Psychological and Neurological Sources of Uniquely Human Forms of Prosocial Conduct

Dennis L. Krebs

in The Origins of Morality

Published in print August 2011 | ISBN: 9780199778232
Published online September 2011 | e-ISBN: 9780199897261 | DOI:
Psychological and Neurological Sources of Uniquely Human Forms of Prosocial Conduct

Show Summary Details


In this chapter, it is argued that because uniquely-human forms of prosocial conduct stem from mechanisms in the human brain, understanding how the brain evolved supplies a basis for understanding them. Runaway “arm race” process, such as those involved in sexual selection, the selection of social strategies, and the evolution of culture, were probably implicated in the expansion and refinement of the human brain. Humans’ large brains enable them to create and manipulate images and ideas in their heads, which increases their capacity to learn, to remember, to plan, to predict, to perform mental simulations, to reason, and to engage in creative thinking. Humans’ capacity for language contributed to the expansion and refinement of prosocial behaviors in several ways. Although advanced cognitive abilities endow people with the capacity to engage in uniquely-human prosocial behaviors, they do not necessarily generate the motivation to enact them.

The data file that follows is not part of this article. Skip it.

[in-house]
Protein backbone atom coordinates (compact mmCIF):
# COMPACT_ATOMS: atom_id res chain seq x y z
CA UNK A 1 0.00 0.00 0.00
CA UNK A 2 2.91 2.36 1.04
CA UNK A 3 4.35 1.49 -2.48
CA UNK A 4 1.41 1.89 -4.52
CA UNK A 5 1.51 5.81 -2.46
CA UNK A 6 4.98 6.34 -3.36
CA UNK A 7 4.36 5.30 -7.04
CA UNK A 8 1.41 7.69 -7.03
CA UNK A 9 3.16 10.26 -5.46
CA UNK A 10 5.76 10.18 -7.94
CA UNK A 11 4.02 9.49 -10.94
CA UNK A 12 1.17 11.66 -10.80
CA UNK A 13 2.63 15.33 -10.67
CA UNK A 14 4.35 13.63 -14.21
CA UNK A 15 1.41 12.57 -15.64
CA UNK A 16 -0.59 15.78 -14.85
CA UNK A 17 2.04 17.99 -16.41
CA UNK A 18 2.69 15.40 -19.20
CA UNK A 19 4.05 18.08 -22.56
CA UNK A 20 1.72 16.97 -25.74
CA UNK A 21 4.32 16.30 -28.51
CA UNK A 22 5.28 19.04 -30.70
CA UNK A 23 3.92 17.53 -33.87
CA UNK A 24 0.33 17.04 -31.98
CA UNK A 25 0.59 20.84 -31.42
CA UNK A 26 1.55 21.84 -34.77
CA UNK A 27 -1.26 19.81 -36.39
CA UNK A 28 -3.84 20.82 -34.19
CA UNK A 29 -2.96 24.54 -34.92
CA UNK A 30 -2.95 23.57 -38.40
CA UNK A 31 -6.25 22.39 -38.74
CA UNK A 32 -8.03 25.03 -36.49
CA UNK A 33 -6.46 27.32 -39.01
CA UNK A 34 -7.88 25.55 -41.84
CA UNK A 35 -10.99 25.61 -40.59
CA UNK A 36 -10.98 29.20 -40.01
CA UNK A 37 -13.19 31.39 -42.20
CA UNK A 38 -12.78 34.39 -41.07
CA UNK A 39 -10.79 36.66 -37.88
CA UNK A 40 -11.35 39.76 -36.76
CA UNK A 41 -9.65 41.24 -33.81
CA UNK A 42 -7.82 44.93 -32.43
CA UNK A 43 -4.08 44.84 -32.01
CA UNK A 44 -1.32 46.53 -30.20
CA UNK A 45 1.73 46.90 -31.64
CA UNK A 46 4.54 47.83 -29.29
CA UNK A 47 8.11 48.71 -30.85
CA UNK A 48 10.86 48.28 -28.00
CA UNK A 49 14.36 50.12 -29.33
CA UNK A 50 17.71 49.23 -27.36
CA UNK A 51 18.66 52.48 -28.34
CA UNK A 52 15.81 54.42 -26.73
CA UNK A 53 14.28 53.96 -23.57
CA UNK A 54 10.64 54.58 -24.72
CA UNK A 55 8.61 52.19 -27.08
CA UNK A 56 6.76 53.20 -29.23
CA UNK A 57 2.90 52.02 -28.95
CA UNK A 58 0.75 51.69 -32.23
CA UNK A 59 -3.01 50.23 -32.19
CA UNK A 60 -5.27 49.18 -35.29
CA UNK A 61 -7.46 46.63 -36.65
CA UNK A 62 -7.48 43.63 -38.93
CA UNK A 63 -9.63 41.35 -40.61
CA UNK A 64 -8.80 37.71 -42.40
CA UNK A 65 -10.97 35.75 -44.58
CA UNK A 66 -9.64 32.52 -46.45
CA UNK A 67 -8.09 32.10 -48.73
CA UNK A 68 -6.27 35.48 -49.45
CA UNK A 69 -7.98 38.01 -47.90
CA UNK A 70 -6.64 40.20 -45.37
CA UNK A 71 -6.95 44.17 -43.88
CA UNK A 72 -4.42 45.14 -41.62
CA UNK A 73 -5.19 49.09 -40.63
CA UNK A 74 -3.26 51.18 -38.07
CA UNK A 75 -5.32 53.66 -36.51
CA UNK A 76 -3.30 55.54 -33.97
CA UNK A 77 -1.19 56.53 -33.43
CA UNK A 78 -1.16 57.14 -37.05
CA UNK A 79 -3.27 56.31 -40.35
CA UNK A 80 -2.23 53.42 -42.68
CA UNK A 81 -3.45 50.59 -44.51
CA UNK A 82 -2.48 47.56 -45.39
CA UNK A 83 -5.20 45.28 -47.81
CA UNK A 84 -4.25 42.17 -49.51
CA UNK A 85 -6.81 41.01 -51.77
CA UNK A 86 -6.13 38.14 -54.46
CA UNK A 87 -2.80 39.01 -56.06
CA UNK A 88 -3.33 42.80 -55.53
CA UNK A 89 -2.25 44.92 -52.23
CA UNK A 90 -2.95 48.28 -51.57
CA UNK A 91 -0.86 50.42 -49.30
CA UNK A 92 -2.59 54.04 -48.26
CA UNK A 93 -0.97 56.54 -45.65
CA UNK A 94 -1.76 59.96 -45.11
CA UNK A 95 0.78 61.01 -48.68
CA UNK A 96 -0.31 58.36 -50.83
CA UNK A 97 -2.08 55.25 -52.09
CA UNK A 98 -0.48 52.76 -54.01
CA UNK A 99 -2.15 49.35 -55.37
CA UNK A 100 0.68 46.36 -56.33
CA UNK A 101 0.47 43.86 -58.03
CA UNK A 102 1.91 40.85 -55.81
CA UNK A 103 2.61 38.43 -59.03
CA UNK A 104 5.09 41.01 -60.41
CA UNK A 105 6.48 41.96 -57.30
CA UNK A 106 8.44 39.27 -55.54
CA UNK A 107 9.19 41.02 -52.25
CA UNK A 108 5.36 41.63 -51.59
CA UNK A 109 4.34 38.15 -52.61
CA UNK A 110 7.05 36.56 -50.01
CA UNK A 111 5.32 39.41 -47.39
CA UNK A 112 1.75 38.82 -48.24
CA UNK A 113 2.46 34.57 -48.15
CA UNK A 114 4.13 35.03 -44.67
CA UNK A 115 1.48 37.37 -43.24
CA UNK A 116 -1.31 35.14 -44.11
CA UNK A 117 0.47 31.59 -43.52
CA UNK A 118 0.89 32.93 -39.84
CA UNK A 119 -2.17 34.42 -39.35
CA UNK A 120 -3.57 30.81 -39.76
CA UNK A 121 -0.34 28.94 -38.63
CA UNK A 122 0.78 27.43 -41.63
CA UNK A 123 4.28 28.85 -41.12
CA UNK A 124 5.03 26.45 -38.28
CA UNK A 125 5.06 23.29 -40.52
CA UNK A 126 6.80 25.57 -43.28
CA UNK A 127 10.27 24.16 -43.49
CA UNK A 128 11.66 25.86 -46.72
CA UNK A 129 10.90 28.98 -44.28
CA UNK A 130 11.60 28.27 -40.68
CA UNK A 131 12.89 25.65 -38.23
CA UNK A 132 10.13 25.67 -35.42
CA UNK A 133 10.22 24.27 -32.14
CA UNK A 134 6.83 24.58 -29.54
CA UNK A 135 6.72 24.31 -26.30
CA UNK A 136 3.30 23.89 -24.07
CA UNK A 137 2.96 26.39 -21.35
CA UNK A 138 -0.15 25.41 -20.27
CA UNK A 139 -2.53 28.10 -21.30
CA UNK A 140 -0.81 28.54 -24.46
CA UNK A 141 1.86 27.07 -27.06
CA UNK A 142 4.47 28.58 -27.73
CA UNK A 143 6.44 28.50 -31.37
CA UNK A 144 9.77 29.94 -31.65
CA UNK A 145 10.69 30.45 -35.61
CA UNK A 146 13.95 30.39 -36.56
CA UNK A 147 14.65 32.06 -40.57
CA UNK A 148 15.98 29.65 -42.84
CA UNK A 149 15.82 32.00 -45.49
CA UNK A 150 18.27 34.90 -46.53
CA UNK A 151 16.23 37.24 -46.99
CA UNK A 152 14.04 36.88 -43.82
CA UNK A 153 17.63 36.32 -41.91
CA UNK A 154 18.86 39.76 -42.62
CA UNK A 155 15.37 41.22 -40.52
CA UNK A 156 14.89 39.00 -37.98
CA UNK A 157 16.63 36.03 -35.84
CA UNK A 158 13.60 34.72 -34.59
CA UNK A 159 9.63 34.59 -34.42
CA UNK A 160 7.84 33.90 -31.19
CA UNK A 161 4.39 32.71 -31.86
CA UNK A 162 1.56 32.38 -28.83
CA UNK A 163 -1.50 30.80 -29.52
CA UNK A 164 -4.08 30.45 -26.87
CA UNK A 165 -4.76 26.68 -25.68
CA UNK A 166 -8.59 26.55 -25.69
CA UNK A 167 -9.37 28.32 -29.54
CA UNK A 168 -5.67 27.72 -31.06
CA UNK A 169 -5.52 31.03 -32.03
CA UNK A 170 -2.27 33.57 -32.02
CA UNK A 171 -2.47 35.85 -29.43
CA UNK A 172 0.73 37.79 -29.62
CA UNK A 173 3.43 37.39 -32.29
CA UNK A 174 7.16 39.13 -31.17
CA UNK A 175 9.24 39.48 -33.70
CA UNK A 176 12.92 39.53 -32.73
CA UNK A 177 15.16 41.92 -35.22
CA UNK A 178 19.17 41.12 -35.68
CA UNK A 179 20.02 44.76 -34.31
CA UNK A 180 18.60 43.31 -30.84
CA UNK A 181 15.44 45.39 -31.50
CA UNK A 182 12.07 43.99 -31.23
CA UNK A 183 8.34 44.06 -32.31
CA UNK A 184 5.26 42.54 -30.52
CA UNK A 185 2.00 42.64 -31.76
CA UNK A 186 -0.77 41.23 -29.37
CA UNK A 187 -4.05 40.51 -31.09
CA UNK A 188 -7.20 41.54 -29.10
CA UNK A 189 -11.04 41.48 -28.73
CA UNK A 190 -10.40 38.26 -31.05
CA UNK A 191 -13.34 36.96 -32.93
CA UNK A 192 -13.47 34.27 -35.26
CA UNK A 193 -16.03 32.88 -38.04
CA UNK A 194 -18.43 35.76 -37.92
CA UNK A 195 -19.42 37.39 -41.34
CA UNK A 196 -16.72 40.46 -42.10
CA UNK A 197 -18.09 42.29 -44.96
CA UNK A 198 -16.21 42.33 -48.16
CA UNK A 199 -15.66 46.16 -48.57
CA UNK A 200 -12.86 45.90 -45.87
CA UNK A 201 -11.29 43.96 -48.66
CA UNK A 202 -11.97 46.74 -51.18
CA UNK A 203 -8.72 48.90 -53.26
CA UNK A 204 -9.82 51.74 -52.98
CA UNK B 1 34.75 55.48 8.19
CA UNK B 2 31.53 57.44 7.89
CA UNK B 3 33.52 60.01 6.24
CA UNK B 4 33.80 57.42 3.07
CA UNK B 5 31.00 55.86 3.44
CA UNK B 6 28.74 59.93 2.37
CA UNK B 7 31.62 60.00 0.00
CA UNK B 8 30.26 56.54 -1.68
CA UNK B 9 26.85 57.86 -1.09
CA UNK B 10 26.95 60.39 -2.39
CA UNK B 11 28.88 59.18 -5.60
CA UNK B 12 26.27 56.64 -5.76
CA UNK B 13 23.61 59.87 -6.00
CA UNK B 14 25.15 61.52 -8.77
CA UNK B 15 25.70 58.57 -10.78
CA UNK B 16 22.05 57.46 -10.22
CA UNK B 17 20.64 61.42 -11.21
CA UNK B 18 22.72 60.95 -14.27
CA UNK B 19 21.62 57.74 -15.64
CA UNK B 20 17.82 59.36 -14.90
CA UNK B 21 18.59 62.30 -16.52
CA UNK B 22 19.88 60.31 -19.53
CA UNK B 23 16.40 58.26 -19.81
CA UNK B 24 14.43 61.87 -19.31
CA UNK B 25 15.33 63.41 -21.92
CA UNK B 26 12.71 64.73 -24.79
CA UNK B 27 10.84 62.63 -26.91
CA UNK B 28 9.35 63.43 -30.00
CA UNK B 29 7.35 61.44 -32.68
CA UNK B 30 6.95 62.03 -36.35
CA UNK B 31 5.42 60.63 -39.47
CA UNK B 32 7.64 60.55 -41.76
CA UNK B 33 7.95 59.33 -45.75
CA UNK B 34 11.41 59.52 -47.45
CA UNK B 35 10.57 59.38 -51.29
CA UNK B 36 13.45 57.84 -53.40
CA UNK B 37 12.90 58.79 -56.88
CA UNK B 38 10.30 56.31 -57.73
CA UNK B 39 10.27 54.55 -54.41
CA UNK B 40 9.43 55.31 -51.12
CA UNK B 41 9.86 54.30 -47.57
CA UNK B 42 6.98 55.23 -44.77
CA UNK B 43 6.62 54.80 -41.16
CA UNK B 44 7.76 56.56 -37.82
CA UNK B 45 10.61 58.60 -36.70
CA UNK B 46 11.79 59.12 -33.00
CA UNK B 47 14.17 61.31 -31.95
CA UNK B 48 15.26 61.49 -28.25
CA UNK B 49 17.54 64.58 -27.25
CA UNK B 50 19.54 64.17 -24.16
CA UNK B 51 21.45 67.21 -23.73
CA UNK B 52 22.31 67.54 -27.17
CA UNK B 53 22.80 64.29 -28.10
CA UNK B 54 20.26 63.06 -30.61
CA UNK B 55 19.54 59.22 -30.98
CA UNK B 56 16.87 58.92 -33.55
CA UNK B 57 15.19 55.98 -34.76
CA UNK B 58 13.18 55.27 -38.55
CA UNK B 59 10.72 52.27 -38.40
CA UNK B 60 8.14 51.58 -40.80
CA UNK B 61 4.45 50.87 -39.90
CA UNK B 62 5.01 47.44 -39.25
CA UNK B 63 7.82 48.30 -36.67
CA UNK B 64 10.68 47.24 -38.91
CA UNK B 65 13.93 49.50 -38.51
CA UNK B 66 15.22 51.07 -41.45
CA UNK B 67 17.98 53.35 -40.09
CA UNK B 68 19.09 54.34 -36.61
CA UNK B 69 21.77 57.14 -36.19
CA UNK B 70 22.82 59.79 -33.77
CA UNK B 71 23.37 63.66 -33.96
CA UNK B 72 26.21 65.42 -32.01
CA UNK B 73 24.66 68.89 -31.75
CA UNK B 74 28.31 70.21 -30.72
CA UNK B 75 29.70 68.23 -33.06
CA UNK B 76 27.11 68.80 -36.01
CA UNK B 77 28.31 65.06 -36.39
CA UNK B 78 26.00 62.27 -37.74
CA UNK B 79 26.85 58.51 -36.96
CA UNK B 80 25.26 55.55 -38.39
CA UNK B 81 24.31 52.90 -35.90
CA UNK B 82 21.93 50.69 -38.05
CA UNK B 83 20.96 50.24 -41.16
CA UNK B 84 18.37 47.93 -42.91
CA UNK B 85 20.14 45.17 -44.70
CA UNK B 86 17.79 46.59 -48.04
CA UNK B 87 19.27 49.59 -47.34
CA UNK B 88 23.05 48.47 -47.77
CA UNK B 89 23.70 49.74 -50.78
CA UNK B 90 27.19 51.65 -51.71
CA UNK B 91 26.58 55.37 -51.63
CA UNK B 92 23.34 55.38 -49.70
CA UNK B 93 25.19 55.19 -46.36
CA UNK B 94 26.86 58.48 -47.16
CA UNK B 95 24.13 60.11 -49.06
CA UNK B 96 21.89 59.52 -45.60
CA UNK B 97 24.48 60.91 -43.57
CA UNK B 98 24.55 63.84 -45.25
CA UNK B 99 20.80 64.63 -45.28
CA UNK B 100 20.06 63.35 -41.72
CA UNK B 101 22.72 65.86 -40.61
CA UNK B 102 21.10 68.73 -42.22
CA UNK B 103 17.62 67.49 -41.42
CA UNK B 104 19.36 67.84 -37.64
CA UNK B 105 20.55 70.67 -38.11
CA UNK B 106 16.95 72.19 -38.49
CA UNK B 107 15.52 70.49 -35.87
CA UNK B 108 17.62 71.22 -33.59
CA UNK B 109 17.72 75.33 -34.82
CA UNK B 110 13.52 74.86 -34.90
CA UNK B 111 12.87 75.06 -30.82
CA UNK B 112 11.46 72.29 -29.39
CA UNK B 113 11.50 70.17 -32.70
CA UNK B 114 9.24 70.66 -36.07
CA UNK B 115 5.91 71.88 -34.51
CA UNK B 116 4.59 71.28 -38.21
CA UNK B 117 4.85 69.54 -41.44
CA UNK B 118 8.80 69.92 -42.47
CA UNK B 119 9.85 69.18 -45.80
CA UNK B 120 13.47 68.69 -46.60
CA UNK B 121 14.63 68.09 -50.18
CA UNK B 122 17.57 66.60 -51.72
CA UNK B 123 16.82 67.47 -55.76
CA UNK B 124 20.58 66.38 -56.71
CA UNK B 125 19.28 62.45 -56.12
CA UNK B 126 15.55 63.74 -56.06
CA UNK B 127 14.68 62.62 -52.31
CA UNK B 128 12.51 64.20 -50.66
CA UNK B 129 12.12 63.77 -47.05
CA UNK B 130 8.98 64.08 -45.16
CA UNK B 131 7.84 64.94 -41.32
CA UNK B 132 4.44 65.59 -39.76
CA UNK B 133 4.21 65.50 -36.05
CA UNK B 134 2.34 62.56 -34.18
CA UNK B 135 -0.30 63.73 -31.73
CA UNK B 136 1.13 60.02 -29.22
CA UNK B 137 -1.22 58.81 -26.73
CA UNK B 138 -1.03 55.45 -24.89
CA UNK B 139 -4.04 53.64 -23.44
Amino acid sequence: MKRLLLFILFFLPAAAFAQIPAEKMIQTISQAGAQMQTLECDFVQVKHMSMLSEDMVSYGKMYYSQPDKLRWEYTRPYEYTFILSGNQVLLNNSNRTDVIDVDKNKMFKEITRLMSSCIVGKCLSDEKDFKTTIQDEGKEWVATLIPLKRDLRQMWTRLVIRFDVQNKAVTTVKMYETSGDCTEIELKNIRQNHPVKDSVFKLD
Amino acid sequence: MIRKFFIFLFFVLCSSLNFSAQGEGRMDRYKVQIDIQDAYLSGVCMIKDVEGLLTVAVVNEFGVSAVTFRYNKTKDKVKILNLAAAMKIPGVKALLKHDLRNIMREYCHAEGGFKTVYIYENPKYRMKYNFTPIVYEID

Keywords: uniquely-human prosocial behaviors; evolution of the brain; runaway processes; arms races; memory; planning; mental simulation; reason; creative thinking; language

Chapter.  7372 words. 

Subjects: Psychology

Full text: subscription required

How to subscribe Recommend to my Librarian

Buy this work at Oxford University Press »

Users without a subscription are not able to see the full content. Please, subscribe or login to access all content.